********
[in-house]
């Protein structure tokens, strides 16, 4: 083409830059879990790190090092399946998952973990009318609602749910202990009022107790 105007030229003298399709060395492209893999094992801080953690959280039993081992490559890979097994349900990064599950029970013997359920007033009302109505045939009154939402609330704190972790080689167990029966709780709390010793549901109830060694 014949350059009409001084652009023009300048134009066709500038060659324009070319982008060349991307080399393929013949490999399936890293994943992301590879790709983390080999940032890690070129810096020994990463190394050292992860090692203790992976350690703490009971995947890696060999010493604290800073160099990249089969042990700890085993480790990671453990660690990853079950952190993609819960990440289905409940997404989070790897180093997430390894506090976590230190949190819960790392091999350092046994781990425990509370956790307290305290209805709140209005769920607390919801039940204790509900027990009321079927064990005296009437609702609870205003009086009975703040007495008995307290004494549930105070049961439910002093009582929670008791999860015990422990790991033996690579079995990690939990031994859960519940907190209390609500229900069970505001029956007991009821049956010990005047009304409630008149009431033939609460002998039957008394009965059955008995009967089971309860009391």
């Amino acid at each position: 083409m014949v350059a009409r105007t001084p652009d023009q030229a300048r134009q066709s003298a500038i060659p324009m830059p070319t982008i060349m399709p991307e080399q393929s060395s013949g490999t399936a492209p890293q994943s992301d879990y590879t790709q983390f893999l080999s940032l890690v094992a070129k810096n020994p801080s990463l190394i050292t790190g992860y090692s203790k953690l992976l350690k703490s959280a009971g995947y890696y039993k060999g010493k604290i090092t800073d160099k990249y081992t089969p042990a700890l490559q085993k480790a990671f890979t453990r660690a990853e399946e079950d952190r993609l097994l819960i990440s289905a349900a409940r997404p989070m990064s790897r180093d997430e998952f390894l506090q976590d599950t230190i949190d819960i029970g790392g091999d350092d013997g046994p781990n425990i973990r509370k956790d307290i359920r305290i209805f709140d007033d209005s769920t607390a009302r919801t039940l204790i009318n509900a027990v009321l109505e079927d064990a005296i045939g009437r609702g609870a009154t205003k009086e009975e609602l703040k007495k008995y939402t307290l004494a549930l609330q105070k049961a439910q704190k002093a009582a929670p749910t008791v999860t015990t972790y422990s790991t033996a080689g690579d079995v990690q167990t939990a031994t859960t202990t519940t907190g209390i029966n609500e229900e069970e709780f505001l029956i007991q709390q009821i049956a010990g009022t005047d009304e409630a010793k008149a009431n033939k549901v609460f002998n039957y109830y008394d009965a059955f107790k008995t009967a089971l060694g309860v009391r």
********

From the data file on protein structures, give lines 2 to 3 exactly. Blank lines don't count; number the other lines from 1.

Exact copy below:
């Protein structure tokens, strides 16, 4: 083409830059879990790190090092399946998952973990009318609602749910202990009022107790 105007030229003298399709060395492209893999094992801080953690959280039993081992490559890979097994349900990064599950029970013997359920007033009302109505045939009154939402609330704190972790080689167990029966709780709390010793549901109830060694 014949350059009409001084652009023009300048134009066709500038060659324009070319982008060349991307080399393929013949490999399936890293994943992301590879790709983390080999940032890690070129810096020994990463190394050292992860090692203790992976350690703490009971995947890696060999010493604290800073160099990249089969042990700890085993480790990671453990660690990853079950952190993609819960990440289905409940997404989070790897180093997430390894506090976590230190949190819960790392091999350092046994781990425990509370956790307290305290209805709140209005769920607390919801039940204790509900027990009321079927064990005296009437609702609870205003009086009975703040007495008995307290004494549930105070049961439910002093009582929670008791999860015990422990790991033996690579079995990690939990031994859960519940907190209390609500229900069970505001029956007991009821049956010990005047009304409630008149009431033939609460002998039957008394009965059955008995009967089971309860009391």
């Amino acid at each position: 083409m014949v350059a009409r105007t001084p652009d023009q030229a300048r134009q066709s003298a500038i060659p324009m830059p070319t982008i060349m399709p991307e080399q393929s060395s013949g490999t399936a492209p890293q994943s992301d879990y590879t790709q983390f893999l080999s940032l890690v094992a070129k810096n020994p801080s990463l190394i050292t790190g992860y090692s203790k953690l992976l350690k703490s959280a009971g995947y890696y039993k060999g010493k604290i090092t800073d160099k990249y081992t089969p042990a700890l490559q085993k480790a990671f890979t453990r660690a990853e399946e079950d952190r993609l097994l819960i990440s289905a349900a409940r997404p989070m990064s790897r180093d997430e998952f390894l506090q976590d599950t230190i949190d819960i029970g790392g091999d350092d013997g046994p781990n425990i973990r509370k956790d307290i359920r305290i209805f709140d007033d209005s769920t607390a009302r919801t039940l204790i009318n509900a027990v009321l109505e079927d064990a005296i045939g009437r609702g609870a009154t205003k009086e009975e609602l703040k007495k008995y939402t307290l004494a549930l609330q105070k049961a439910q704190k002093a009582a929670p749910t008791v999860t015990t972790y422990s790991t033996a080689g690579d079995v990690q167990t939990a031994t859960t202990t519940t907190g209390i029966n609500e229900e069970e709780f505001l029956i007991q709390q009821i049956a010990g009022t005047d009304e409630a010793k008149a009431n033939k549901v609460f002998n039957y109830y008394d009965a059955f107790k008995t009967a089971l060694g309860v009391r």